Monday, December 02, 2013

APTIR 2013? ...bukan petir ye... (it's not lightning ok) hehehe

No no no..definitely not. haha. I was at the launch of the United Nations' Economic and Social Commission for Asia and the Pacific (ESCAP) Trade and Investment Report 2013 (theme: turning the tide towards inclusive trade and investment), this morning (December 2, 2013) at 10 am by the Art Gallery, Chancellery Building, The University of Malaya by Professor Rajah Rasiah my good friend who is an Oxbridge scholar and is now back at the faculty of economics and administration (FEA) as acting dean. He was dean and then as a Khazanah Chair holder, was Director at the university's Regulatory Studies Centre for awhile.

The presentation was followed by reactions from a MIDA official,  Adjunct Professor Khaeruddin Sudharmin  and Dr Lee Hwok Aun from Universiti Malaya and was moderated by Prof Dr Kee Cheok an Adjunct Professor at Universiti Malaya. I had read about the launch of the same report in Sri Lanka and was told it was also launched by OECD last week. I spent the whole night reading the 182-page report ...wondering adoi..what am I going to say/comment on behalf of the private sector! huhuhu

The ideas only came in early this morning before I left the house only to get caught in the morning rush hour jam...huhuhu. I was hoping that my reaction would be the last one. hahaha no no no..after Prof Rajah presented...everybody on the panel looked at me...omg.. so here's what I was blabbering away. It was on LIVE video for the university community and gawd knows who else were watching me...erkkk. it'll probably be on youtube. I hope I did not say anything politically, economically or socially inappropriate. hehehe

I began  by hello, in the private sector its all about profits ok...hehehe (or is it? hmmm). No risk no gain. We operate in a world of uncertainty.That's the first thing they teach us at business schools, remember? The private sector (MNCs, public-listed companies, SMEs ) are constantly looking at trends and development to ensure their survival and sustainability. Always exploring for new market opportunities while at the same time mitigating their risks. balancing risks and return while planning their growth strategies. They rely on all sorts of data, research from everywhere  and would sometime buy expensive country specific risk profiles, reports especially those that do business on a global or regional scale.

I then said, while the mantra or main objective is shareholder wealth creation, the private sector has kept up with times and global scenarios. I said that I agree with some of the observations in the APTIR report 2013 that the  era of 'trade and invest now, distribute gains later' is outdated. That the world now demands inclusivity in trade and investment. Inclusivity, which not many people understand or know what it means, is not just about bridging the inequality gap, its also about allowing people to participate in the process.

Then I reminded the audience what JK Galbraith famously said 'Men have been swindling other men on many occasion. In the autumn of 1929, men succeeded in swindling themselves'... The private sector is even tougher than most people  can imagine. Especially after the Enron debacle, after sarbanes-oxley Act was introduced in 2005. Greater demands for corporate governance, corporate social responsibility and compliance with many regulatory reforms. Malaysia with Bursa, Securities Commission, and the companies commission. having to keep abreast with latest developments of trade agreements, the failed (or so it seems) of the WTO doha roundtable. Affecting multilateral, bilateral and preferential trade agreements and now we have the TPPA (go read about it haha).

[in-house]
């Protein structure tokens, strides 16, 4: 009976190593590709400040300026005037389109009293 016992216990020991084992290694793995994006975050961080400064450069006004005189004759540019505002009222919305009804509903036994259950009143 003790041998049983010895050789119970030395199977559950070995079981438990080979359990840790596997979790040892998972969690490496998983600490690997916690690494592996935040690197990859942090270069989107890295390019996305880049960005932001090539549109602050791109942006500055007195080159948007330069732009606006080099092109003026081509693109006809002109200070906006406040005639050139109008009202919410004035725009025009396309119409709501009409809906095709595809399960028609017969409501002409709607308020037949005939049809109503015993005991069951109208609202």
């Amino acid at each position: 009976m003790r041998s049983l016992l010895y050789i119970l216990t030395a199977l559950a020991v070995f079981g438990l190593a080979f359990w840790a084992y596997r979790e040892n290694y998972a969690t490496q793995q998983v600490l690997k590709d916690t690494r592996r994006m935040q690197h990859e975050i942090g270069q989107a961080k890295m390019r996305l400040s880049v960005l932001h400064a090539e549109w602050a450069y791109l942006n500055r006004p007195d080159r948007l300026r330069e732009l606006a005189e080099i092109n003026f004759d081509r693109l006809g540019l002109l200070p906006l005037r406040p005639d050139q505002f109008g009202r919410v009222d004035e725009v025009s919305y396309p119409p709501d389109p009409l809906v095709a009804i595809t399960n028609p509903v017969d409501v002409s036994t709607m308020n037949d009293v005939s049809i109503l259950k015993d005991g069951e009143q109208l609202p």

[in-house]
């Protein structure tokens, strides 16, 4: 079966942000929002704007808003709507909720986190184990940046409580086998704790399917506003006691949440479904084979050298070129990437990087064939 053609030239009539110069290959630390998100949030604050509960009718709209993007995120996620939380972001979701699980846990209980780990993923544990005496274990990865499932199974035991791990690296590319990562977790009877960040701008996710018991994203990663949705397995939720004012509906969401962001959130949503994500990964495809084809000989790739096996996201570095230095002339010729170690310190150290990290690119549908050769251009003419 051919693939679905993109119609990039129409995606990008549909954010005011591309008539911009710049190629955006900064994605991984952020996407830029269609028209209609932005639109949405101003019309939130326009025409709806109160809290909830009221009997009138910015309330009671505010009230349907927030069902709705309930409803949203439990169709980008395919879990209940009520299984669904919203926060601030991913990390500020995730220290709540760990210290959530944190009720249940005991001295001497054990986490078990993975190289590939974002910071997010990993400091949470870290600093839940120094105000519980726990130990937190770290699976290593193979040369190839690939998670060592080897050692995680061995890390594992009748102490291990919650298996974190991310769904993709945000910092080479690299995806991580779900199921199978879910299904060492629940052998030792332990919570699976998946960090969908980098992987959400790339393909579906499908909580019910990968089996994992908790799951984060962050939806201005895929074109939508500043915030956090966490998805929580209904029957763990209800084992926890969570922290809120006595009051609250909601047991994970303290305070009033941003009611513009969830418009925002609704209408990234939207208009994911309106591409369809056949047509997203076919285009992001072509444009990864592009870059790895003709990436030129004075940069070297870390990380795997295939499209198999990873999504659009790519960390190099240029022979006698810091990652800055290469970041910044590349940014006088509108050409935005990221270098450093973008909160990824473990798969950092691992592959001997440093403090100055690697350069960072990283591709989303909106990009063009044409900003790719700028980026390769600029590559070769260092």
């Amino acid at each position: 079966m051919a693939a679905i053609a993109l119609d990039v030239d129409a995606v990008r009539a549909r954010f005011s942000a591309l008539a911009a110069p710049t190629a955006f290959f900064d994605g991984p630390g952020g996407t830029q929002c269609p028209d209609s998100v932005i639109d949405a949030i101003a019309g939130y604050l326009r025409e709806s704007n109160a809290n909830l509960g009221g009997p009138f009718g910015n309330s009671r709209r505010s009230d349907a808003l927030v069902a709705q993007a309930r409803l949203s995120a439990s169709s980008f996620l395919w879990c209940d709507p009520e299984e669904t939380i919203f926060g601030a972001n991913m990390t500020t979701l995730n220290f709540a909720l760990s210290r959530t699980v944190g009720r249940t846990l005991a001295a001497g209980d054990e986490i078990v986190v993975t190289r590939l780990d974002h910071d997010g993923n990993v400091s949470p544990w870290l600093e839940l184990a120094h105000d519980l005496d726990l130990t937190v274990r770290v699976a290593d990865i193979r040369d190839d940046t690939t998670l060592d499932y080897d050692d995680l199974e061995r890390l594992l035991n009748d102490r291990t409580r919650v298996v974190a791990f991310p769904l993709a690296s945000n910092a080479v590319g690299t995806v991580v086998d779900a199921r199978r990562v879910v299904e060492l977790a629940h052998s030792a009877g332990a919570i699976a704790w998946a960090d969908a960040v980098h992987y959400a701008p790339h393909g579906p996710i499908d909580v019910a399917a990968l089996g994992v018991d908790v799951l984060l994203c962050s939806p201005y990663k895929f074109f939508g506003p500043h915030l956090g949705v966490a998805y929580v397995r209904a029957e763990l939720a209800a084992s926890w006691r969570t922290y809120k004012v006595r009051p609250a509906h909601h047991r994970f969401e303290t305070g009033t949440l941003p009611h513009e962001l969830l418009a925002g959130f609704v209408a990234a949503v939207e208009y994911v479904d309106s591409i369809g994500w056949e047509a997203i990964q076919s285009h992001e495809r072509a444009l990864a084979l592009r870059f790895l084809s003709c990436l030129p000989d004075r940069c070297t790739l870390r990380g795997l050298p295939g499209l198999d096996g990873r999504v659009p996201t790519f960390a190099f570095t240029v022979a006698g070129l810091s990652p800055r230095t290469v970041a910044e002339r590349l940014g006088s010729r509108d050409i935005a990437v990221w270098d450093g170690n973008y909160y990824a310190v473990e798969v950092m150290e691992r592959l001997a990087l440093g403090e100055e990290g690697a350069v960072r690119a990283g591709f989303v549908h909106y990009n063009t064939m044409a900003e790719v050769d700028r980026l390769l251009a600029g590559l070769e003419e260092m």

The report confirms that this is the asia-pacific century and the leading investment hub. And moving closer to home, our ETP is private-sector driven by the way. It would not be complete if I did not end my comments by quoting Gabler (Re-inventing the Government..hehehe). 3 important sectors determine the growth or decline of any economy. The Public, Private and Cooperative Sector. Gabler advocates that some things must always be in Government's hands and must never be outsourced. Especially if is strategic and affect the security and sovereignty of any nation; some things may be left to market forces in determining its growth or demise; and for a preferred equitable distribution of gains or wealth, nothing comes closer to the cooperatives...

Do take a look at the UN Asia -Pacific Trade and Investment Report 2013...its downloadable from the  internet...Happy reading, happy exploring and happy finding some new opportunities from the  55 member nations in the Asia-Pacific region. And oh have a great week ahead ok...hehehe 

Friday, November 22, 2013

Men are from Mars, Women from Venus...or is it? hmmm...

Remember that book "Men are from Mars, Women from Venus' by Dr Gray published about a decade ago? I read somewhere it sold 50 million copies and translated into 40 languages. 

I was a panelist with two ladies Hani Bohlender and Wendy Mackey Jones of the European Professional Women's Network from the UK and moderated by Munirah Looi a former Citibanker and now President /CEO of Brandt International at the 'Women Extraordinaire Forum 2013'. This forum, hosted in Hong Kong and elsewhere, is for the first time, being hosted or organized here in Malaysia. Tan Sri Rafidah, Aziz Minister of the Ministry for Women, CEO of SME, Politician Datuk Azalina, Iron Lady Datuk Maznah Hamid, Datuk Hazimah of Hyrax, Datuk Dr Norraesah, Sharifah Maria Alfah and other powerful or who's who women in both the corporate and the public sector, were among the many speakers. Why me? haha I guess they wanted to hear views from the men too. I must admit at the outset, that my views were strictly mine and those of my favorite management guru, Tom Peters hehehe.

I accepted to be panelist with a certain degree of fear and trepidation. Fear that I may be hurled with rotten tomatoes or rottens eggs if my remarks were politically incorrect or offensive and intimidating at best haha or someone captures me on her smartphone, uploads it onto youtube, it went viral and next thing you know, I am dead meat. hahaha... Seriously, I had to be very very careful about what I was going to say.